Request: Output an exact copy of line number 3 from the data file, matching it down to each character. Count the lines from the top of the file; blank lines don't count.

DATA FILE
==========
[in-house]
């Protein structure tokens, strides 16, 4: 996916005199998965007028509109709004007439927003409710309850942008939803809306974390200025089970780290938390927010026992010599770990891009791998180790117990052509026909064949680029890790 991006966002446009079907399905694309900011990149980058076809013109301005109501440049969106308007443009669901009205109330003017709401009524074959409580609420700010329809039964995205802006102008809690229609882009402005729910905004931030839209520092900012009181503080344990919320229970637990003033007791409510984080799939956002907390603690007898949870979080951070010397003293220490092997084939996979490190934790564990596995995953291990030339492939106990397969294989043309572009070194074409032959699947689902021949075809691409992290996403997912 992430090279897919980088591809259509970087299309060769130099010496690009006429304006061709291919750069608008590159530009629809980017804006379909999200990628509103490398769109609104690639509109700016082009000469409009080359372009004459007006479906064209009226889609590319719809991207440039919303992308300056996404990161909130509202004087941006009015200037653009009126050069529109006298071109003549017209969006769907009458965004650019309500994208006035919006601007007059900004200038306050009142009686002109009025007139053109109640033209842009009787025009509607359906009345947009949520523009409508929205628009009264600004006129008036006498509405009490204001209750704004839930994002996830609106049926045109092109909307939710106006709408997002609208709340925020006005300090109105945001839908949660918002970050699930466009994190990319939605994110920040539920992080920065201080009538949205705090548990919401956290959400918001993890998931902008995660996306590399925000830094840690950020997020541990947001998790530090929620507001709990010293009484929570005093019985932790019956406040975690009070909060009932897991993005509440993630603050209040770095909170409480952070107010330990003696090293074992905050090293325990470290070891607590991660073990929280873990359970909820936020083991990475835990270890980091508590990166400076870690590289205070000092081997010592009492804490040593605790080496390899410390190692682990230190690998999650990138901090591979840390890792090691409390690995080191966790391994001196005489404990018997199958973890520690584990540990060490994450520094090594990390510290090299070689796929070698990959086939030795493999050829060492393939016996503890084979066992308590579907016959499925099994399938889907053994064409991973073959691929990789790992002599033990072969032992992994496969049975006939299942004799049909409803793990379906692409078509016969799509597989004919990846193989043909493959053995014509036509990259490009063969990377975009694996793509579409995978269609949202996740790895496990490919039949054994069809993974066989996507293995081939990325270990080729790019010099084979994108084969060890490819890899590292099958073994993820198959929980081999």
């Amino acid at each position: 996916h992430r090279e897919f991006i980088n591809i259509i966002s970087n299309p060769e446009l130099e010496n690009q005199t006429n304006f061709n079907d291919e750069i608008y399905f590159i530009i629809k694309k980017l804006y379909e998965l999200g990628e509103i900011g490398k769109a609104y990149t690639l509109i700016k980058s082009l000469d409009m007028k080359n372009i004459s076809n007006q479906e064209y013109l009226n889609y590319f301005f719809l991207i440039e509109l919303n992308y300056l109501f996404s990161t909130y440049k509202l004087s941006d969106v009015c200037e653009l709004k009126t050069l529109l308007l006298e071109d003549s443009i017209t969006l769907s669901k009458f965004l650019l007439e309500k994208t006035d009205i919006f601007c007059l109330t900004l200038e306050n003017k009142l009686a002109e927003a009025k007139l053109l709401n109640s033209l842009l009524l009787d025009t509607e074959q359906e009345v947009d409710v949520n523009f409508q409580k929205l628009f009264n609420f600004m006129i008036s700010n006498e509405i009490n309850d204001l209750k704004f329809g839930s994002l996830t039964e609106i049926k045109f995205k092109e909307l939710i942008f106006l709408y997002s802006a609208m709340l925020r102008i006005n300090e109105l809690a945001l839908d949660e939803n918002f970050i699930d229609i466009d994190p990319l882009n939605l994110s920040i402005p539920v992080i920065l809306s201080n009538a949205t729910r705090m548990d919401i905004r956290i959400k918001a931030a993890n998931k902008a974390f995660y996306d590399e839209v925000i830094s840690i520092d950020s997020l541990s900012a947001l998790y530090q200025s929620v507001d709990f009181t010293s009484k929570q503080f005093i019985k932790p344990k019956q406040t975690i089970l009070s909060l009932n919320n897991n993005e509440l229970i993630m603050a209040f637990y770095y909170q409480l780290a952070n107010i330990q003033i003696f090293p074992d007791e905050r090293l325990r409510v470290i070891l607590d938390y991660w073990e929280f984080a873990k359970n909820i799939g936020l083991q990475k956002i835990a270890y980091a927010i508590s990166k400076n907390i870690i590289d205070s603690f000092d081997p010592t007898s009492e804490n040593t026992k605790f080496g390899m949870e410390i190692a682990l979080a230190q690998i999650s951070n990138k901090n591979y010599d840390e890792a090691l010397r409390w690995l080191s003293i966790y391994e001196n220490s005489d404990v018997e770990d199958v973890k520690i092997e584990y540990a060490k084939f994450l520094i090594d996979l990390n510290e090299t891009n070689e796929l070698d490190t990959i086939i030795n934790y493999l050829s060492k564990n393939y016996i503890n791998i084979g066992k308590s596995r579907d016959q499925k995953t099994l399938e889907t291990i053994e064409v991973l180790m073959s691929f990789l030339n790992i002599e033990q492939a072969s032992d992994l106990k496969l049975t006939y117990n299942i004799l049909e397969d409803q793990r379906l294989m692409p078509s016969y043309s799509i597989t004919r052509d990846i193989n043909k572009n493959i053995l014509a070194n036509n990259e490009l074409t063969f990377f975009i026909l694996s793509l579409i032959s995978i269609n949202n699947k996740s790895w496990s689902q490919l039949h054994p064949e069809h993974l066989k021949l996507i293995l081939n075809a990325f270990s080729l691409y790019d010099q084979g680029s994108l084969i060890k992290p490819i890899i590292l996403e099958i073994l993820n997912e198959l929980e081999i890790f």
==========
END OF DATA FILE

């Amino acid at each position: 996916h992430r090279e897919f991006i980088n591809i259509i966002s970087n299309p060769e446009l130099e010496n690009q005199t006429n304006f061709n079907d291919e750069i608008y399905f590159i530009i629809k694309k980017l804006y379909e998965l999200g990628e509103i900011g490398k769109a609104y990149t690639l509109i700016k980058s082009l000469d409009m007028k080359n372009i004459s076809n007006q479906e064209y013109l009226n889609y590319f301005f719809l991207i440039e509109l919303n992308y300056l109501f996404s990161t909130y440049k509202l004087s941006d969106v009015c200037e653009l709004k009126t050069l529109l308007l006298e071109d003549s443009i017209t969006l769907s669901k009458f965004l650019l007439e309500k994208t006035d009205i919006f601007c007059l109330t900004l200038e306050n003017k009142l009686a002109e927003a009025k007139l053109l709401n109640s033209l842009l009524l009787d025009t509607e074959q359906e009345v947009d409710v949520n523009f409508q409580k929205l628009f009264n609420f600004m006129i008036s700010n006498e509405i009490n309850d204001l209750k704004f329809g839930s994002l996830t039964e609106i049926k045109f995205k092109e909307l939710i942008f106006l709408y997002s802006a609208m709340l925020r102008i006005n300090e109105l809690a945001l839908d949660e939803n918002f970050i699930d229609i466009d994190p990319l882009n939605l994110s920040i402005p539920v992080i920065l809306s201080n009538a949205t729910r705090m548990d919401i905004r956290i959400k918001a931030a993890n998931k902008a974390f995660y996306d590399e839209v925000i830094s840690i520092d950020s997020l541990s900012a947001l998790y530090q200025s929620v507001d709990f009181t010293s009484k929570q503080f005093i019985k932790p344990k019956q406040t975690i089970l009070s909060l009932n919320n897991n993005e509440l229970i993630m603050a209040f637990y770095y909170q409480l780290a952070n107010i330990q003033i003696f090293p074992d007791e905050r090293l325990r409510v470290i070891l607590d938390y991660w073990e929280f984080a873990k359970n909820i799939g936020l083991q990475k956002i835990a270890y980091a927010i508590s990166k400076n907390i870690i590289d205070s603690f000092d081997p010592t007898s009492e804490n040593t026992k605790f080496g390899m949870e410390i190692a682990l979080a230190q690998i999650s951070n990138k901090n591979y010599d840390e890792a090691l010397r409390w690995l080191s003293i966790y391994e001196n220490s005489d404990v018997e770990d199958v973890k520690i092997e584990y540990a060490k084939f994450l520094i090594d996979l990390n510290e090299t891009n070689e796929l070698d490190t990959i086939i030795n934790y493999l050829s060492k564990n393939y016996i503890n791998i084979g066992k308590s596995r579907d016959q499925k995953t099994l399938e889907t291990i053994e064409v991973l180790m073959s691929f990789l030339n790992i002599e033990q492939a072969s032992d992994l106990k496969l049975t006939y117990n299942i004799l049909e397969d409803q793990r379906l294989m692409p078509s016969y043309s799509i597989t004919r052509d990846i193989n043909k572009n493959i053995l014509a070194n036509n990259e490009l074409t063969f990377f975009i026909l694996s793509l579409i032959s995978i269609n949202n699947k996740s790895w496990s689902q490919l039949h054994p064949e069809h993974l066989k021949l996507i293995l081939n075809a990325f270990s080729l691409y790019d010099q084979g680029s994108l084969i060890k992290p490819i890899i590292l996403e099958i073994l993820n997912e198959l929980e081999i890790f």